I have tried using Astrology at one time, but I didn’t stick with that. I guess I felt I had to squeeze my character into too tight a mold, or perhaps that method just didn’t resonate with me for other reasons. But to answer your question more specifically, (and as I said earlier), I know my character’s basic traits by first determining his or her core conflicts. I’m always delighted, though, when my character’s behavior takes new twists and turns. Real people are contradictions and so should our characters portray contradictions as well.
All characters have goals. Can your characters’ goals usually be summed up in a word or two, or are they multi-layered? Do they change as you write the book? Could you give some examples?
Most of my characters’ goals can be summed up in a phrase or two, or maybe one sentence. And yes, sometimes the goals change out of necessity. For example, in Her Sister’s Keeper, published by Books We love, my heroine, Logan, is determined to care for and protect her little sister, Kim, who is wheel-chair bound. (Prior to the opening of the story, Kim was partially paralyzed due to the plane accident that not only caused her disability, but killed their mother as well.) Since their father is no longer alive, Logan must now step up to the plate and assume full responsibility for her sister. Yet despite her good intentions, Logan’s goals are misconstrued and she becomes overly protective, thus indirectly sabotaging Kim’s chances for rehabilitation. By the end of the story, Logan must redefine her goals in order to give Kim her best chance for recovery—plus allow Logan her best chances for a romantic commitment to the handsome young Dr. Dellinger with whom she works.
Motives drive a character. How do you discover your characters’ specific motivations? Are they based on back-story or do other elements influence their motives?
I believe back story has everything to do with motive. In taking another look at Her Sister’s Keeper, the back-story about the plane crash motivates Logan to protect her sister against further traumas. And on a broader scope, in most traditional romance stories, the core motivator that threatens to keep the heroine and hero apart stems from their individual back-stories. Perhaps their demons are divorce, the death of a spouse, a broken engagement, or having been stood up at the altar. What better motivators to make our heroines and heroes turn and run!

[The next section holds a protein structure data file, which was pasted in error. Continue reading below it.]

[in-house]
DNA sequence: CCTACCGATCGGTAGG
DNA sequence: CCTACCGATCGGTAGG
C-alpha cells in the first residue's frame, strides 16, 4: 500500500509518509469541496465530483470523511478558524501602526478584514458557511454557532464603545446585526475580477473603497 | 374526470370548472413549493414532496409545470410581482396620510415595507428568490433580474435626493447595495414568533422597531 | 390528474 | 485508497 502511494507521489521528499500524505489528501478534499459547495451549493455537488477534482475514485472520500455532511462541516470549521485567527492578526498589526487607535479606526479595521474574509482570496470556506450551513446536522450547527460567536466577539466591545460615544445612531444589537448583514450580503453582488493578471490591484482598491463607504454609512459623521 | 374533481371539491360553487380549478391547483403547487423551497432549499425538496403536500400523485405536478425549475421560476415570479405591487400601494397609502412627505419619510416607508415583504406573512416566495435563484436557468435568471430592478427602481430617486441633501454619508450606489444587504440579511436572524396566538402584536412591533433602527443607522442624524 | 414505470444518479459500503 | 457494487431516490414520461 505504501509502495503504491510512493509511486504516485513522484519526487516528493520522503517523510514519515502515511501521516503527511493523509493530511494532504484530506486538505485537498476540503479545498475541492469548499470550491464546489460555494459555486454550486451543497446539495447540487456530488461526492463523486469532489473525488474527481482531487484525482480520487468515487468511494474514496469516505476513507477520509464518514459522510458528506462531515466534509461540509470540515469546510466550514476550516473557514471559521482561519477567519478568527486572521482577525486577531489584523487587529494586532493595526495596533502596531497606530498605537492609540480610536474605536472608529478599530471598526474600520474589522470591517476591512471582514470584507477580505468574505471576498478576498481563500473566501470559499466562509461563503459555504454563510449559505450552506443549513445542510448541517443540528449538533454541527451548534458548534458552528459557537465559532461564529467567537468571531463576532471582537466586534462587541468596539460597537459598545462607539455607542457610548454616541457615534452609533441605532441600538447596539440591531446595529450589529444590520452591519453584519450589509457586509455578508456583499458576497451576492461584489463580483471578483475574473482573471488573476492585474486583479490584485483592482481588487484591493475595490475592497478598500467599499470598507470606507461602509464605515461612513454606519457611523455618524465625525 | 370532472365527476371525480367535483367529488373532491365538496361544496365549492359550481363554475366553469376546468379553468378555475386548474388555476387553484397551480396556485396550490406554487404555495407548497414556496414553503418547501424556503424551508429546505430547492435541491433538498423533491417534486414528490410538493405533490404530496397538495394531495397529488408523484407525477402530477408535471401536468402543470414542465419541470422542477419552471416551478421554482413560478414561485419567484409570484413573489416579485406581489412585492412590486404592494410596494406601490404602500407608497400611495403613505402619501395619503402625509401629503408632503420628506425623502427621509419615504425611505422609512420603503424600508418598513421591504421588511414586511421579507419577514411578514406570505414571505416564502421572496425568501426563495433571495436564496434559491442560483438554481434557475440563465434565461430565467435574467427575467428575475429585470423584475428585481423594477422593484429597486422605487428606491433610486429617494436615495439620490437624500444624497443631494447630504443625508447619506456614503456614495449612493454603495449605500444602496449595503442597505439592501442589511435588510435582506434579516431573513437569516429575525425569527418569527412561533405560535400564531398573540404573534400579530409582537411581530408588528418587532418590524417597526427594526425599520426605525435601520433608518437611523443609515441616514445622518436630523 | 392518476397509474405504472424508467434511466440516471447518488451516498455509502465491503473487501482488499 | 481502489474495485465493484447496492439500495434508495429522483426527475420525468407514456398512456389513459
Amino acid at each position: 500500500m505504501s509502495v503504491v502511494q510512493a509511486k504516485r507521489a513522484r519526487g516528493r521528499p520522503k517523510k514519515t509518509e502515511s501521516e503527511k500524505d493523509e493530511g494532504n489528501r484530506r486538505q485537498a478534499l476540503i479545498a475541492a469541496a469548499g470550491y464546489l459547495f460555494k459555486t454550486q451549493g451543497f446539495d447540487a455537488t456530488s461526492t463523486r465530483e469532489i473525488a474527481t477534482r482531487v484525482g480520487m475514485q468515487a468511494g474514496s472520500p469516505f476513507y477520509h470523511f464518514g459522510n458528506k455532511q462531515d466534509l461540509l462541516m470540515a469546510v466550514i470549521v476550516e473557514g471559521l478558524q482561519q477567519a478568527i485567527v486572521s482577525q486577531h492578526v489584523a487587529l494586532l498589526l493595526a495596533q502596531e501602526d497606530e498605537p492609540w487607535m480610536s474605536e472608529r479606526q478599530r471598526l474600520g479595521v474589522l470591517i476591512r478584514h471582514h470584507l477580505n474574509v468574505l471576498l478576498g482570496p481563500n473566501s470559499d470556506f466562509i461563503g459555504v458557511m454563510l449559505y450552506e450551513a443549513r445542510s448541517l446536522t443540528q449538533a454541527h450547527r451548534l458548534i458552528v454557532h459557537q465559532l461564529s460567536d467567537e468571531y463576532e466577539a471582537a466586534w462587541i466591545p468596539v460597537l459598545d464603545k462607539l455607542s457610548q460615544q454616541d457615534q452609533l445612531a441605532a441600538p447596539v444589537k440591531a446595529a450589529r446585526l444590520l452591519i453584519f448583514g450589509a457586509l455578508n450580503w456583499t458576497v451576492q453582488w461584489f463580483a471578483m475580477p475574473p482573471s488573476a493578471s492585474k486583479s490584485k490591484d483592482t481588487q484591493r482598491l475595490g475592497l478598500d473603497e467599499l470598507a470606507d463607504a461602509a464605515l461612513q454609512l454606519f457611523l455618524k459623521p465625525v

And last but not least, do you like your characters? Are they people you would want to spend time with? Assuming they are not just a paper exercise, which of your characters would you most like to meet, and why?
Yes, I do indeed like my characters, and I strive to create characters my readers will like and care about as well. In regards to which characters I’d like to meet, that’s a tough one. I do know for sure, however, that I’d like to meet my heroine Lisa Prentice in Summer Magic, also published by Books We Love. During her travels with the circus, she encounters so many fascinating adventures involving the performers-especially the dashing young aerialist Michael-and the circus animals, including Ebony, her favorite show horse. Logan’s widespread travels with the circus also add to her appeal as a character. I’m sure she could share with me many intriguing tales that reach far beyond the story itself!
My next favorite character is Vanessa Paris, my heroine in The Fisherman’s Daughter, another of my BWL titles. I like her intelligence, spunk, flirtatiousness, strength of spirit, and especially her strong dedication to helping to find her father who is missing at sea. Finally, since I love any kind of reunion romance, I like her push-pull attraction to the hero whom she had a crush on in high school, and her misgivings about falling for him again. On the balance, I think she’d be a delightful character to hang out with!
Sydell Voeller writes contemporary romance and Young Adult fiction